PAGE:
The claim that Bruce Harrell, Sara Nelson, and Ann Davison represent a set of “fresh new faces” with “new ideas” may be the most confusing piece of conventional wisdom being pushed by Seattle’s pundit class. Harrell served on the council for 12 years before stepping down at the end of 2019. His homelessness policy, a copy-and-paste of the failed Compassion Seattle charter amendment, was drafted by 12-year council veteran Tim Burgess. And Nelson’s old boss, Richard Conlin, was a 16-year incumbent.

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As mayor, Harrell’s campaign promises sound pretty much the same as Durkan’s when she came into office: More, better, reformed police, lots of new shelter beds, and a “pragmatic” approach to the city’s basic issues, like transportation. (Cycling advocates have considered Durkan particularly hostile to their requests for safer infrastructure; at a recent campaign forum, Harrell made a point of mocking bikes as a viable transportation option.) Durkan never did build all 1,000 tiny houses she promised to complete by the end of her first year, and the police department is so far from “reform” that it remains under a federal consent decree, after Durkan and outgoing city attorney Pete Holmes prematurely tried to terminate the agreement in 2020. At the beginning of her term, Durkan vowed to apply a compassionate but tough approach to the city’s most pressing issues. Now that her four years are up, Harrell is proposing more of the same.

Seattle has always been a wealthy, mostly white, fundamentally centrist city that wears its thin veneer of progressive politics like a “Black Lives Matter” sign slapped in the window of a single-family house in a segregated neighborhood.

Of course, if your entire understanding of how politics currently operate in Seattle is based on Twitter, you might believe that the “Nikkita Oliver left” is actually in charge of things. It’s an analysis that feels right—if you choose to ignore the list of people who are actually running the city and the policies they have created. For people who are well represented by the current status quo, it can feel like oppression to listen to how people talk about you and your political allies in an online space that you chose to enter. But look around: Seattle has always been a wealthy, mostly white, fundamentally centrist city that wears its thin veneer of progressive politics like a “Black Lives Matter” sign slapped in the window of a single-family house in a segregated neighborhood.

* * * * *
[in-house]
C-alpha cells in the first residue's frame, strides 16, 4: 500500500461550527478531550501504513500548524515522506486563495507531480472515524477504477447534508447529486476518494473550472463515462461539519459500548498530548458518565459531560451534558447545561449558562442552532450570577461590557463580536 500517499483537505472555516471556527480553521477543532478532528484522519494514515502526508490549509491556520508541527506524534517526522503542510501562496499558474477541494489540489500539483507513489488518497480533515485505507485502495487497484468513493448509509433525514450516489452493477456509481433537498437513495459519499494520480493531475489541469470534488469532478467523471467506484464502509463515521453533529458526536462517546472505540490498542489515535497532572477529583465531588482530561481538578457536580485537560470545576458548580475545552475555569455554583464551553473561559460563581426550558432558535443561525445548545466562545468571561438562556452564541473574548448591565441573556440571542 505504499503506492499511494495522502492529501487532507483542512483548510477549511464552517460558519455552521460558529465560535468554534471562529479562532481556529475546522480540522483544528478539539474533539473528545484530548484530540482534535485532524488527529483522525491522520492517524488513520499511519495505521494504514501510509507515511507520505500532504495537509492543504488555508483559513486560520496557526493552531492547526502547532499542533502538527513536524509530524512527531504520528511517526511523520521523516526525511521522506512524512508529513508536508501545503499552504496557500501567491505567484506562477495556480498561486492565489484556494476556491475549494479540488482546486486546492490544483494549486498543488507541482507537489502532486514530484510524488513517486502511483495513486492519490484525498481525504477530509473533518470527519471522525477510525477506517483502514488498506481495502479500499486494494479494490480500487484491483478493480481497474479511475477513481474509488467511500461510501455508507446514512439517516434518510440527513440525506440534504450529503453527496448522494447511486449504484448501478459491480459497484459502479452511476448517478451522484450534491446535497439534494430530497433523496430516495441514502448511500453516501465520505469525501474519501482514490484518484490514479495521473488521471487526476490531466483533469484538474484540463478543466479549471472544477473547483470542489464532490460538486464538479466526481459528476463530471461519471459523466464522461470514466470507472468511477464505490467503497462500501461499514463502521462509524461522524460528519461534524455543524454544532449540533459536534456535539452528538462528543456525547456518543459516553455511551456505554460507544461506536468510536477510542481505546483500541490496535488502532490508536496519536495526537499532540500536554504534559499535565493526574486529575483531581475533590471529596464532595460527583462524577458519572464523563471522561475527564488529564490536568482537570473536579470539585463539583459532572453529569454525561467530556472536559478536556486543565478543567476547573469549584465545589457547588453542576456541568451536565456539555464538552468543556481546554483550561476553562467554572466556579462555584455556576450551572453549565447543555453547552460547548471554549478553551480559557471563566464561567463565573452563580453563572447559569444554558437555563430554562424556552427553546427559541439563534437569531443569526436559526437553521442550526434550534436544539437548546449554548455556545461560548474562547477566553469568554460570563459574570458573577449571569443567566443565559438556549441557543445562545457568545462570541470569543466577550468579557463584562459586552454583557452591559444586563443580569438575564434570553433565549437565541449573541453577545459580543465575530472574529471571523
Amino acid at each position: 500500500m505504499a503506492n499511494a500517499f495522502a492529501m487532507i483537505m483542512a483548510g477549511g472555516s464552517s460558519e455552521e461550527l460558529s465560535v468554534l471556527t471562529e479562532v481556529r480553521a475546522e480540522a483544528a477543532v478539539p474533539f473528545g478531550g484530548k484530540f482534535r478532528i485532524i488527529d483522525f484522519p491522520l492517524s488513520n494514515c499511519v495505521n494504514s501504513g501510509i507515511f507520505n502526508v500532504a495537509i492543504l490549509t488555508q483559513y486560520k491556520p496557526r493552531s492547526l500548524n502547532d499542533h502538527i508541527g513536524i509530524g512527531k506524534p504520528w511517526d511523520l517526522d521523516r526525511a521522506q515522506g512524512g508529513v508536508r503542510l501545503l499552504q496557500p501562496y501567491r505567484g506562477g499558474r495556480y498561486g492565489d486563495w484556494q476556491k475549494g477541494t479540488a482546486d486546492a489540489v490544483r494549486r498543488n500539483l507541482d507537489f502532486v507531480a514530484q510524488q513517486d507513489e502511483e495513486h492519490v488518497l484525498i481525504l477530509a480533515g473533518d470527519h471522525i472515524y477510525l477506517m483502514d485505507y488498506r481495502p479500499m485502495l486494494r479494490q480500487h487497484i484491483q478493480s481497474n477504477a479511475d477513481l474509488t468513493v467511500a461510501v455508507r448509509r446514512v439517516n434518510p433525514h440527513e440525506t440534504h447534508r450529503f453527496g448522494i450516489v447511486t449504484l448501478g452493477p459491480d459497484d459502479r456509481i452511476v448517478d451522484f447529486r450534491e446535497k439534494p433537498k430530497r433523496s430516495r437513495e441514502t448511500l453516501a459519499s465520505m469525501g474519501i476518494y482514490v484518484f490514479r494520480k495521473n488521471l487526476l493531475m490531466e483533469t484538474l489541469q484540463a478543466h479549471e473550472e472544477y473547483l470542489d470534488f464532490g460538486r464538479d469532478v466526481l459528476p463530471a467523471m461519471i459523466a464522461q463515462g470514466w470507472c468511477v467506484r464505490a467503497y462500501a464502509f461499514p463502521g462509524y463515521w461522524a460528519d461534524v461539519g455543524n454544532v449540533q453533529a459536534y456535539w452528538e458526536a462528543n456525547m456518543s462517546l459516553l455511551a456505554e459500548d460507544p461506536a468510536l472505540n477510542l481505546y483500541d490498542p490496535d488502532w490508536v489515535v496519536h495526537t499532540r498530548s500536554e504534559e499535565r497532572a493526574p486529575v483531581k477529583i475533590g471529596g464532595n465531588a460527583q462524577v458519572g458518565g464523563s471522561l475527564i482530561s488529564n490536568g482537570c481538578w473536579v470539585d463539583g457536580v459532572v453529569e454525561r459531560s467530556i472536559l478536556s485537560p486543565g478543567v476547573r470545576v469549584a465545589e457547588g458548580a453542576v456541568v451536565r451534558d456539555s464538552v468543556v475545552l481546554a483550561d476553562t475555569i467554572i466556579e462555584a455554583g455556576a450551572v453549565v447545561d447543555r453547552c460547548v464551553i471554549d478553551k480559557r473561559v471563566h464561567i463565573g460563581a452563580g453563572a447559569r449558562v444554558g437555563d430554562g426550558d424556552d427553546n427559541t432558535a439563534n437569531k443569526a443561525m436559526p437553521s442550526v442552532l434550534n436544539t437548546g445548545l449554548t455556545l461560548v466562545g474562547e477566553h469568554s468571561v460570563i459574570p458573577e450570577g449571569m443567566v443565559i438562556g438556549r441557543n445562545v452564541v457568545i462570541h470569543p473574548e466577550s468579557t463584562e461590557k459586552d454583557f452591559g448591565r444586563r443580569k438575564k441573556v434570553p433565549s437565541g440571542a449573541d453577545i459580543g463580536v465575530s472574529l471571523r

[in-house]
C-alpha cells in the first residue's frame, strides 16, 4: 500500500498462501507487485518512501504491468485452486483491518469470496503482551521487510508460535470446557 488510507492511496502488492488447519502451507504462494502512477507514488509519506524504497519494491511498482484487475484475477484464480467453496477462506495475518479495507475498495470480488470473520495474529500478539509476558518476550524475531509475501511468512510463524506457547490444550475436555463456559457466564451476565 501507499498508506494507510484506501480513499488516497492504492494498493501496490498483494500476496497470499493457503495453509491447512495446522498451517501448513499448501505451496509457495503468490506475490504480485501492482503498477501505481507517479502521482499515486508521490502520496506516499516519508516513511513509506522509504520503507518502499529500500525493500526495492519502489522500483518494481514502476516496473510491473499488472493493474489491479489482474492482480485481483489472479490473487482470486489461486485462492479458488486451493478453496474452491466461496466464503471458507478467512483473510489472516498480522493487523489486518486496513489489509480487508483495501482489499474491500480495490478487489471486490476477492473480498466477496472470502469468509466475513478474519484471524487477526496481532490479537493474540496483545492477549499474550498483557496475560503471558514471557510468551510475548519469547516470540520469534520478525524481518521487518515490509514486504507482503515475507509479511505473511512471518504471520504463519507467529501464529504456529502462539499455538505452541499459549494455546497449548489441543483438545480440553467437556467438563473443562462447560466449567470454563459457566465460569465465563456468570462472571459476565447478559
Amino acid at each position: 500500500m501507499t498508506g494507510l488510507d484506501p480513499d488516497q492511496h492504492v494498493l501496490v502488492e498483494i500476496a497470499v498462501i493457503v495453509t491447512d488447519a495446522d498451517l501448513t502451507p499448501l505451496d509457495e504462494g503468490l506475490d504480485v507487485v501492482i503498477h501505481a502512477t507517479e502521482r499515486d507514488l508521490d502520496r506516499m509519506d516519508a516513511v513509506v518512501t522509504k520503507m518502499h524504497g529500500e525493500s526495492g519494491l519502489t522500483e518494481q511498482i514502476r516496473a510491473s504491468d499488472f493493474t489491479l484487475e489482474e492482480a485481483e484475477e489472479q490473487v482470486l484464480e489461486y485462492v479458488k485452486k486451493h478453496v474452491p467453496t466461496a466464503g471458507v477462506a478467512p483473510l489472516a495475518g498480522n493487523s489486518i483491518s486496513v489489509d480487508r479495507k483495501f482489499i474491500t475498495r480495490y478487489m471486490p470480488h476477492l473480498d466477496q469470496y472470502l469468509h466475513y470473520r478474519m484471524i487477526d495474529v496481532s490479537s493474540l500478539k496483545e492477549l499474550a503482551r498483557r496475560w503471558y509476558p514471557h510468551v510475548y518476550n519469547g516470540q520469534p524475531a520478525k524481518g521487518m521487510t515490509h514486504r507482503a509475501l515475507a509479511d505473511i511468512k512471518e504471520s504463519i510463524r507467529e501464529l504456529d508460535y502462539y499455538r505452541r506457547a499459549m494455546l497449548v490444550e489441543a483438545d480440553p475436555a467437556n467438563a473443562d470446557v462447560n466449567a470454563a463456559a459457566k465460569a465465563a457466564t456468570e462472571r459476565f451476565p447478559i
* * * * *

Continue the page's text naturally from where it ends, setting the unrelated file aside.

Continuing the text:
Davison, admittedly, is a special case—one Seattle’s center left may soon regret supporting as gleefully as they backed moderates Nelson and Harrell. On election night, several Davison supporters at Harrell’s party referred to her, somewhat apologetically, as “Republican-Lite,” but there’s little question about the views she has expressed in public. When Davison ran against city council incumbent Debora Juarez (one of those moderate council members the pundits who scream about the “far-left council” never mention) in 2019, she proposed fixing homelessness by rounding up unsheltered people and busing them to warehouses on the outskirts of the city, where they would somehow be kept alive for less than $1,500 a year. A year later, she declared herself a proud Republican and ran for lieutenant governor on the Donald Trump/Loren Culp ticket. Her plans for that office were even easier to fit on an index card: If elected, she said, she would abolish the office.

Seattle spent much of 2020 in righteous convulsions over Trump’s revanchist, neo-1968 law-and-order rhetoric. But when it comes to quieter dog whistles—protecting single-family zoning, “reclaiming our parks,” and “reforming” the police department—Seattle always responds on cue.

And there is considerable overlap between Harrell’s supporters and Davison’s (they even share some of the same consultants). On election night, after Harrell made his celebratory speech, a number of people from Harrell’s party piled into their cars and headed over to Davison’s celebration party. One was former Ed Murray public safety advisor (and Davison endorser, Chris Gregoire’s son-in-law) Scott Lindsay, who could hold a high-ranking position in the Davison city attorney’s office. Although most of the work of the office is in the civil division, Davison has said her top priority would be prosecuting misdemeanors—a radical reversal of the policies Holmes has put in place over the past 12 years, and a retreat into the zero-tolerance, broken-windows approach Lindsay has advocated.

Seattle spent much of 2020 in righteous convulsions over Trump’s revanchist, neo-1968 law-and-order rhetoric. But when it comes to quieter dog whistles—protecting single-family zoning, “reclaiming our parks,” and “reforming” the police department—Seattle always responds on cue. “In this house,” Seattle votes for the status quo.